Light brings clarity
Everything that flies makes use of flow. That's why someone who constructs aircraft has to completely understand flow to assure that a plane will fly safely and efficiently. Since flow generally cannot be seen, it has to be made visible. Scientists use various methods to do this; one of them involves a layer of soap film.
DLR's Falcon research aircraft
Now what does a soap bubble have to do with flow theory? Can it be used to explain flight? The beauty of soap bubbles fascinates all of us, not only because of their form, but especially because of their iridescent colours.
|Wing profile in a soap film channel|
Clever researchers who investigated the problem of how to make flow visible came up with the "soap film method." By causing a soap solution to flow around wing profiles and using white light, the structure of flow and the distribution of pressure can be made visible and thus analyzed. Making visible the flow around wing profiles and other objects is useful for a preliminary analysis of flow behaviour. In flow around a wing profile, for example, there are local variations in velocity which cause a change in the thickness of the film. This is revealed in a fascinating play of colours. In the right light, these changes in film thickness can be measured using optical interference. These interference stripes, called fringes, are just like the lines of elevation on a map. The now visible alterations in film thickness can be interpreted as air pressure changes.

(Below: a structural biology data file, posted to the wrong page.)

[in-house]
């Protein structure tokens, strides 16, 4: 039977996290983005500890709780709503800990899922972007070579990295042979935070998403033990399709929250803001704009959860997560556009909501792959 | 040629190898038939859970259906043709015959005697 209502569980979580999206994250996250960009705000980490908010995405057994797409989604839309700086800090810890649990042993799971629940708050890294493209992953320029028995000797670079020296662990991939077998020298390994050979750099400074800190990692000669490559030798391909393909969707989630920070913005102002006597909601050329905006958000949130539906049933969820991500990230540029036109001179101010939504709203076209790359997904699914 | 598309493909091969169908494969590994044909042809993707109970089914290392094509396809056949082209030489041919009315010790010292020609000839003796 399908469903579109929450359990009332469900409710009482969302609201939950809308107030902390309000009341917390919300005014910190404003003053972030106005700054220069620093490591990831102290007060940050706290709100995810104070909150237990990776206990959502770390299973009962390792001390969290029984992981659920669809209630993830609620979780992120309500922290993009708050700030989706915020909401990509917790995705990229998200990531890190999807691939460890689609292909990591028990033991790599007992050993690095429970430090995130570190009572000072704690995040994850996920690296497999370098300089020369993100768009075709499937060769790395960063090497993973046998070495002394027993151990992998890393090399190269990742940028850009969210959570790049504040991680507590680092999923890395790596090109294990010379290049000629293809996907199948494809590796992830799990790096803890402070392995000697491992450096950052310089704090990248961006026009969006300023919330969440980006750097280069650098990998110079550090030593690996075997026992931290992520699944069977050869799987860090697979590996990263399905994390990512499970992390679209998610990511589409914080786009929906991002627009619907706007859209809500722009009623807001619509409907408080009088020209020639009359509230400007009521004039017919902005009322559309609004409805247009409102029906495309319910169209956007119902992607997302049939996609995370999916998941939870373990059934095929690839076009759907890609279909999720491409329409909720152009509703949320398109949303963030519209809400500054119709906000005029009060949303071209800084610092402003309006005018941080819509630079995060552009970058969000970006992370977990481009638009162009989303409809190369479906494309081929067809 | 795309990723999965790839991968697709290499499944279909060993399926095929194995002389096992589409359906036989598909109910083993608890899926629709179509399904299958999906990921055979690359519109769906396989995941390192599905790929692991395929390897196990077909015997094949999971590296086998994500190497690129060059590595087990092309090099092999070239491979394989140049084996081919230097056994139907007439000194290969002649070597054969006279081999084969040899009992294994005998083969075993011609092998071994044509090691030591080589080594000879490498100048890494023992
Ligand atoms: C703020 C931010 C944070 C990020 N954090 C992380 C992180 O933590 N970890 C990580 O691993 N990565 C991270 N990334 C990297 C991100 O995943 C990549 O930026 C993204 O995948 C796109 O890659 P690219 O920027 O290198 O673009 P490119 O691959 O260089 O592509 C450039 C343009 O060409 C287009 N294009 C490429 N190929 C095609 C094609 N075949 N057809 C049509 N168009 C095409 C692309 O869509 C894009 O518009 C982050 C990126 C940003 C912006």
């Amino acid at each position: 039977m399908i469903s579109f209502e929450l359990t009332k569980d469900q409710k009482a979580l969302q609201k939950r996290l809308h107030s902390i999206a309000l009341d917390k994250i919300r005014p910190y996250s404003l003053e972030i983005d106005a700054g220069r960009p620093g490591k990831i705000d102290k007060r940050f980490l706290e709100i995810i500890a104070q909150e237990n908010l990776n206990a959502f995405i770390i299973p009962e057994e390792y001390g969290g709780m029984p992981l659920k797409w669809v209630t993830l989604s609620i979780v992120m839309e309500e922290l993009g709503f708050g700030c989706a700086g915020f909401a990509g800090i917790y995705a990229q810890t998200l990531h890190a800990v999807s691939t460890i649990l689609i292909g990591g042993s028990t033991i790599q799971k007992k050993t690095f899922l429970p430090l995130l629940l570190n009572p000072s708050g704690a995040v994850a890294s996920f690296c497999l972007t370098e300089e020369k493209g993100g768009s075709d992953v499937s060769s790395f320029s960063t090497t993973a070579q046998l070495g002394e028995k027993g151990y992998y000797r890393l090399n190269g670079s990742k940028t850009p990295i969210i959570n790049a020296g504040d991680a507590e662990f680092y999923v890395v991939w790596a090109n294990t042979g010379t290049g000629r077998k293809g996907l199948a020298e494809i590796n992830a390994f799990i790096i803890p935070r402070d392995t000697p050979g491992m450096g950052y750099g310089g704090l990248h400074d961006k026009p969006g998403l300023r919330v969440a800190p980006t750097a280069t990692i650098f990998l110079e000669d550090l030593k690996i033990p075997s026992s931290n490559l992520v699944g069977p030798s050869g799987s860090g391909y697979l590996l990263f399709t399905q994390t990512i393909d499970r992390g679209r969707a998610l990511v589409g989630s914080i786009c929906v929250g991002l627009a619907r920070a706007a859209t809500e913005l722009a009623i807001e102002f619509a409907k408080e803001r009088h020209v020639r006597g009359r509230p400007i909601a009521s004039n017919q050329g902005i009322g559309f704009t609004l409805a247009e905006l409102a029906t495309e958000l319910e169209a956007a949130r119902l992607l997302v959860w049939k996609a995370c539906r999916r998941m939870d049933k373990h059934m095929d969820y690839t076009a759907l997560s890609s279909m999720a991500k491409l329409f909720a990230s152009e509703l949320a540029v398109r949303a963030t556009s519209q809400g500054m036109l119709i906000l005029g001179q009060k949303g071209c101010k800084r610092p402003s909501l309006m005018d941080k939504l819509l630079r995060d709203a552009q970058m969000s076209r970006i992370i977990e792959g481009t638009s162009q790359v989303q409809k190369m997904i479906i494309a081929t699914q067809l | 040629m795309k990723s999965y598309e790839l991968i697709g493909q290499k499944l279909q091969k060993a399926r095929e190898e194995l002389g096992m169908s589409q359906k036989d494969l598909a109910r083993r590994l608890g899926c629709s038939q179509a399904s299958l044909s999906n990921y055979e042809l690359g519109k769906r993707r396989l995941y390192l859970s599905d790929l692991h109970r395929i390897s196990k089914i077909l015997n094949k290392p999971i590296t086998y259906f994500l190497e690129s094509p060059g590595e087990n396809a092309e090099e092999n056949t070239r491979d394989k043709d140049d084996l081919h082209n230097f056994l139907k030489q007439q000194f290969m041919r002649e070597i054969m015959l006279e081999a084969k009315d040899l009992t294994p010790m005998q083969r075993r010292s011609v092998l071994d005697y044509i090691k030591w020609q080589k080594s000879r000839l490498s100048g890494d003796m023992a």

The soap film channel
|Students working at the soap film channel|
Using a soap film channel you'll investigate the flow behaviour around aircraft wings and other objects. You can change the angle of pitch and the flow velocity, thereby simulating the air flow behaviour around a plane when it is taking off and landing. You'll soon understand how a plane flies. This experimental setup can easily be installed in your classroom. In your experiments you don't have to use only aircraft wings, you can build and investigate other models, like buildings, ship screws, cars, or chimneys, for example. The model construction center at DLR Göttingen makes wind tunnel models for researchers. You'll have a chance to get acquained with the work being done by the builders and mechanics right in their workshop.